One of the groupies chastises Russell for what he did to William. Russell calls Penny and asks to meet with her, but she tricks him, giving him William's home address instead. He is forced to face William and apologizes; William finally gets his interview, and Russell reverses himself and confirms William's article to Rolling Stone, which runs it as a cover feature. Meanwhile, Penny purchases a ticket to Morocco, fulfilling her long-standing fantasy.
Crowe used a composite of the bands he had known to come up with Stillwater, the emerging act that welcomes the young journalist into its sphere, then becomes wary of his intentions. Seventies rocker Peter Frampton served as a technical consultant on the film. Crowe and his then-wife, musician Nancy Wilson of Heart, co-wrote three of the five Stillwater songs in the film, and Frampton wrote the other two, with Mike McCready of Pearl Jam playing lead guitar on all of the Stillwater songs.
Crowe based the character of Penny Lane on the real-life Pennie Lane Trumbull and her group of female promoters who called themselves the Flying Garter Girls Group. Though they were not in the Flying Garter Girls group, various other women have been described as Crowe's inspiration, for instance Pamela Des Barres and Bebe Buell.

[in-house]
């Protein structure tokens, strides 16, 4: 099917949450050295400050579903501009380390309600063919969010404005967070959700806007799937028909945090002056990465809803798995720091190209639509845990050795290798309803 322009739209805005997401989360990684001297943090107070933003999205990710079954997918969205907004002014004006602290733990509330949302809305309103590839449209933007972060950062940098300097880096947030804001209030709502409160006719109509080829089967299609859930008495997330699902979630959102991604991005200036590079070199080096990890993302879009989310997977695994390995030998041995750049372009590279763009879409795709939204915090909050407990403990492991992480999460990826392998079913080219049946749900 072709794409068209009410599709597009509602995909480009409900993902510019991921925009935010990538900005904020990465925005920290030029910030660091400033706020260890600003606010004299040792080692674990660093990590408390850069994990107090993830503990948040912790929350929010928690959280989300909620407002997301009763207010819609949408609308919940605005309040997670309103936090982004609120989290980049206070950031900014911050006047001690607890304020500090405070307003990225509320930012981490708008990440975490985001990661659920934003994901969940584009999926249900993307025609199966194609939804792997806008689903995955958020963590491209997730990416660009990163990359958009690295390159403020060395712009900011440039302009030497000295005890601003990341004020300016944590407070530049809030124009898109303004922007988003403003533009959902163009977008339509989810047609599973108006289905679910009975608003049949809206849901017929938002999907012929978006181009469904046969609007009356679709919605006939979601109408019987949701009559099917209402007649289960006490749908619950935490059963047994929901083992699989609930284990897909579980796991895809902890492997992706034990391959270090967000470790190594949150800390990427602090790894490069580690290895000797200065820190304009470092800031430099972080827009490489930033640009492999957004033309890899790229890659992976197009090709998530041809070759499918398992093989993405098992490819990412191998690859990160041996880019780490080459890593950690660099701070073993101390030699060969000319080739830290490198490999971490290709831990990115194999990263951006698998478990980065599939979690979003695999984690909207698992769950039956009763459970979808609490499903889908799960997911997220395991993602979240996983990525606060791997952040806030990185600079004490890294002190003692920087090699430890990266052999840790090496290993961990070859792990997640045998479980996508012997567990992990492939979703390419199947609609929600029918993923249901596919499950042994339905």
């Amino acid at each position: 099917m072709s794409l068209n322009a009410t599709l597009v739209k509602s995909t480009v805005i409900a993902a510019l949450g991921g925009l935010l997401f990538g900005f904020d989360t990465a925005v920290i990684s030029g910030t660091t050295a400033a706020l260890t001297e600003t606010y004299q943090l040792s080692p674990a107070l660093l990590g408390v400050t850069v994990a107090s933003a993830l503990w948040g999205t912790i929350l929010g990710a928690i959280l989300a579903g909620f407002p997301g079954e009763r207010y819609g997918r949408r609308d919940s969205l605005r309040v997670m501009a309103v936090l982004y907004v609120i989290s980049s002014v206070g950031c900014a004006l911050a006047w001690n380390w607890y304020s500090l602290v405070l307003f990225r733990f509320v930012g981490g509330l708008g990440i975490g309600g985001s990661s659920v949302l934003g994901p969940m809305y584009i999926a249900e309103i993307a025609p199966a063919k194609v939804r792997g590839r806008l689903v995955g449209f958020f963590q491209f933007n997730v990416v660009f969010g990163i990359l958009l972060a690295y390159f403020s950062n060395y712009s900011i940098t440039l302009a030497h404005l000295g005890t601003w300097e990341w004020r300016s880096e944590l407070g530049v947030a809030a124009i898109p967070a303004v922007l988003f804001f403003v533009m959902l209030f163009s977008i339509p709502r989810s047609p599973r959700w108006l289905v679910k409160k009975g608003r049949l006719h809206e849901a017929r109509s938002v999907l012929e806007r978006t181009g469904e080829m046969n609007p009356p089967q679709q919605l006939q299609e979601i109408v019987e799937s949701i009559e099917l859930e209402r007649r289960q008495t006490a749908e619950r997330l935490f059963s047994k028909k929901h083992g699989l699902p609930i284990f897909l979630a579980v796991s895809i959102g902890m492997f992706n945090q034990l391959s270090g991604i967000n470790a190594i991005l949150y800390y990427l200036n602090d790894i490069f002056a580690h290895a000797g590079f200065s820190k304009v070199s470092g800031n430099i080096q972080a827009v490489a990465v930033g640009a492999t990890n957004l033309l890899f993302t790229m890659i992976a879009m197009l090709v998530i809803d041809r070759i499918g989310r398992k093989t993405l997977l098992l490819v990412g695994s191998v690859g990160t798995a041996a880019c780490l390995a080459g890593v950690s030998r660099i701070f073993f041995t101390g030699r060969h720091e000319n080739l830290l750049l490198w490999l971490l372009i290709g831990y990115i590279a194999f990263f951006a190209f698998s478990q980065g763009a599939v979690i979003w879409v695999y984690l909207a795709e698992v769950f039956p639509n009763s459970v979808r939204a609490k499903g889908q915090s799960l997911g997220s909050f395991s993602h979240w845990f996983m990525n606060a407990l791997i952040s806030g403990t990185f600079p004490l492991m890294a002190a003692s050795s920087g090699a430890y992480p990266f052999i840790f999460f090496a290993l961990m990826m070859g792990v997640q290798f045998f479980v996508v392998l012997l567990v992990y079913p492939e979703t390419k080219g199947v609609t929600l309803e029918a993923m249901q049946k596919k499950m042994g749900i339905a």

The character of William Miller's mother (played by Frances McDormand) was based on Crowe's own mother, who even showed up on the set to keep an eye on him while he worked. Though he asked his mother not to bother McDormand, the two women ended up getting along well.
Crowe took a copy of the film to London for a special screening with Led Zeppelin members Jimmy Page and Robert Plant. After the screening, Led Zeppelin granted Crowe the right to use one of their songs on the soundtrack — the first time they had ever consented to this since allowing Crowe to use "Kashmir" in Fast Times at Ridgemont High — and also gave him rights to four of their other songs in the movie itself, although they did not grant him the rights to "Stairway to Heaven" for an intended scene (on the special "Bootleg" edition DVD, the scene is included as an extra, sans the song, where the viewer is instructed by a watermark to begin playing it).